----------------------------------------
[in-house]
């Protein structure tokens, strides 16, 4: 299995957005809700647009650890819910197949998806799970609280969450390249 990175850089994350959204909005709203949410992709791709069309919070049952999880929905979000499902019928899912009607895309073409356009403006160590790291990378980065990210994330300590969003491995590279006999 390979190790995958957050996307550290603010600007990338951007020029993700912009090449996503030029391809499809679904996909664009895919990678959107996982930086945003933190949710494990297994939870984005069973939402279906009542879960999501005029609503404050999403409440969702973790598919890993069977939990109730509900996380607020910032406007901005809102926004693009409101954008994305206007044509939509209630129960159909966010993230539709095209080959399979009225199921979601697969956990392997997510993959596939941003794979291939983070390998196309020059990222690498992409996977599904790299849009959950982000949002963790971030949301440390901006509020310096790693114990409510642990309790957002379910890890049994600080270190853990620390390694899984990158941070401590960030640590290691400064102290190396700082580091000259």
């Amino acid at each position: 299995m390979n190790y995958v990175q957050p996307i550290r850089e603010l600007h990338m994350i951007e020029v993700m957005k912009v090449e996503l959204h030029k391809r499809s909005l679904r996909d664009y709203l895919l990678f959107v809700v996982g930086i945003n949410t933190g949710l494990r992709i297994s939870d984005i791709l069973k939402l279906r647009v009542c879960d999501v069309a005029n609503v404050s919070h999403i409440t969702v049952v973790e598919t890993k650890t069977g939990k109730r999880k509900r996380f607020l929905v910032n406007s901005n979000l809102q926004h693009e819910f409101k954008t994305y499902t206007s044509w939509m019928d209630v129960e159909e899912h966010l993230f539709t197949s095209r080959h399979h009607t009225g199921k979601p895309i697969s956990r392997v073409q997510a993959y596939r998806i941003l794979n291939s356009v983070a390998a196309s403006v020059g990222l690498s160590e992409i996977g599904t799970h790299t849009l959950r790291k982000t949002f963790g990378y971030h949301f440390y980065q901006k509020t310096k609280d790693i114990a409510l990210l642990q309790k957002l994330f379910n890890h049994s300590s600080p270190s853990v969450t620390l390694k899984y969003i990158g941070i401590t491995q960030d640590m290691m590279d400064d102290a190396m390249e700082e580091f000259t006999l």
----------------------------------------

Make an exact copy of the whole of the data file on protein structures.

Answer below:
[in-house]
């Protein structure tokens, strides 16, 4: 299995957005809700647009650890819910197949998806799970609280969450390249 990175850089994350959204909005709203949410992709791709069309919070049952999880929905979000499902019928899912009607895309073409356009403006160590790291990378980065990210994330300590969003491995590279006999 390979190790995958957050996307550290603010600007990338951007020029993700912009090449996503030029391809499809679904996909664009895919990678959107996982930086945003933190949710494990297994939870984005069973939402279906009542879960999501005029609503404050999403409440969702973790598919890993069977939990109730509900996380607020910032406007901005809102926004693009409101954008994305206007044509939509209630129960159909966010993230539709095209080959399979009225199921979601697969956990392997997510993959596939941003794979291939983070390998196309020059990222690498992409996977599904790299849009959950982000949002963790971030949301440390901006509020310096790693114990409510642990309790957002379910890890049994600080270190853990620390390694899984990158941070401590960030640590290691400064102290190396700082580091000259």
């Amino acid at each position: 299995m390979n190790y995958v990175q957050p996307i550290r850089e603010l600007h990338m994350i951007e020029v993700m957005k912009v090449e996503l959204h030029k391809r499809s909005l679904r996909d664009y709203l895919l990678f959107v809700v996982g930086i945003n949410t933190g949710l494990r992709i297994s939870d984005i791709l069973k939402l279906r647009v009542c879960d999501v069309a005029n609503v404050s919070h999403i409440t969702v049952v973790e598919t890993k650890t069977g939990k109730r999880k509900r996380f607020l929905v910032n406007s901005n979000l809102q926004h693009e819910f409101k954008t994305y499902t206007s044509w939509m019928d209630v129960e159909e899912h966010l993230f539709t197949s095209r080959h399979h009607t009225g199921k979601p895309i697969s956990r392997v073409q997510a993959y596939r998806i941003l794979n291939s356009v983070a390998a196309s403006v020059g990222l690498s160590e992409i996977g599904t799970h790299t849009l959950r790291k982000t949002f963790g990378y971030h949301f440390y980065q901006k509020t310096k609280d790693i114990a409510l990210l642990q309790k957002l994330f379910n890890h049994s300590s600080p270190s853990v969450t620390l390694k899984y969003i990158g941070i401590t491995q960030d640590m290691m590279d400064d102290a190396m390249e700082e580091f000259t006999l």